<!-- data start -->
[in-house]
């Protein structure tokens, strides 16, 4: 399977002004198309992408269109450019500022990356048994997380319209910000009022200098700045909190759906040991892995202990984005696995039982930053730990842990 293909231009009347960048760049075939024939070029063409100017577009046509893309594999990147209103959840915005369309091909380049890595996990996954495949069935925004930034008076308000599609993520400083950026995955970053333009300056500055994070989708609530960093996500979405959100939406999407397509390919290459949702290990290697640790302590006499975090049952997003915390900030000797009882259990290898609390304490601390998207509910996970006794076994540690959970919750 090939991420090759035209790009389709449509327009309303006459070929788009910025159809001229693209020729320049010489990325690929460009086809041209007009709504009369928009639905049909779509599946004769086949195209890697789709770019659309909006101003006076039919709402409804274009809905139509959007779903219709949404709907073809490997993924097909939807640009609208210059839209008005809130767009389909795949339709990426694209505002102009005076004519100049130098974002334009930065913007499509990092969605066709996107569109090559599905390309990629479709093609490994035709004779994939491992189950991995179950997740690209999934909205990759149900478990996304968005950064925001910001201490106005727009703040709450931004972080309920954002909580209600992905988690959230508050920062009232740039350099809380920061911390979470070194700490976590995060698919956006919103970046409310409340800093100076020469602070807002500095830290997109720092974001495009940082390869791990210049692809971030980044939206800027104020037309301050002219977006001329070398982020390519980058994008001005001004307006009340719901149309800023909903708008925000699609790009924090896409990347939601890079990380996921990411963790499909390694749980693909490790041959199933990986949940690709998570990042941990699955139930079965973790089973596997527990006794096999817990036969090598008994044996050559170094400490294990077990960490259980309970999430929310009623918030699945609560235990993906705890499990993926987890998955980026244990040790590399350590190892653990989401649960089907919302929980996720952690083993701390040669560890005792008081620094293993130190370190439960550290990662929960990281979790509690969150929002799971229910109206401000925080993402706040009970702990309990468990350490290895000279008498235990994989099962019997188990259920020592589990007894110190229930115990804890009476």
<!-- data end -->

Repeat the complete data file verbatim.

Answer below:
[in-house]
């Protein structure tokens, strides 16, 4: 399977002004198309992408269109450019500022990356048994997380319209910000009022200098700045909190759906040991892995202990984005696995039982930053730990842990 293909231009009347960048760049075939024939070029063409100017577009046509893309594999990147209103959840915005369309091909380049890595996990996954495949069935925004930034008076308000599609993520400083950026995955970053333009300056500055994070989708609530960093996500979405959100939406999407397509390919290459949702290990290697640790302590006499975090049952997003915390900030000797009882259990290898609390304490601390998207509910996970006794076994540690959970919750 090939991420090759035209790009389709449509327009309303006459070929788009910025159809001229693209020729320049010489990325690929460009086809041209007009709504009369928009639905049909779509599946004769086949195209890697789709770019659309909006101003006076039919709402409804274009809905139509959007779903219709949404709907073809490997993924097909939807640009609208210059839209008005809130767009389909795949339709990426694209505002102009005076004519100049130098974002334009930065913007499509990092969605066709996107569109090559599905390309990629479709093609490994035709004779994939491992189950991995179950997740690209999934909205990759149900478990996304968005950064925001910001201490106005727009703040709450931004972080309920954002909580209600992905988690959230508050920062009232740039350099809380920061911390979470070194700490976590995060698919956006919103970046409310409340800093100076020469602070807002500095830290997109720092974001495009940082390869791990210049692809971030980044939206800027104020037309301050002219977006001329070398982020390519980058994008001005001004307006009340719901149309800023909903708008925000699609790009924090896409990347939601890079990380996921990411963790499909390694749980693909490790041959199933990986949940690709998570990042941990699955139930079965973790089973596997527990006794096999817990036969090598008994044996050559170094400490294990077990960490259980309970999430929310009623918030699945609560235990993906705890499990993926987890998955980026244990040790590399350590190892653990989401649960089907919302929980996720952690083993701390040669560890005792008081620094293993130190370190439960550290990662929960990281979790509690969150929002799971229910109206401000925080993402706040009970702990309990468990350490290895000279008498235990994989099962019997188990259920020592589990007894110190229930115990804890009476």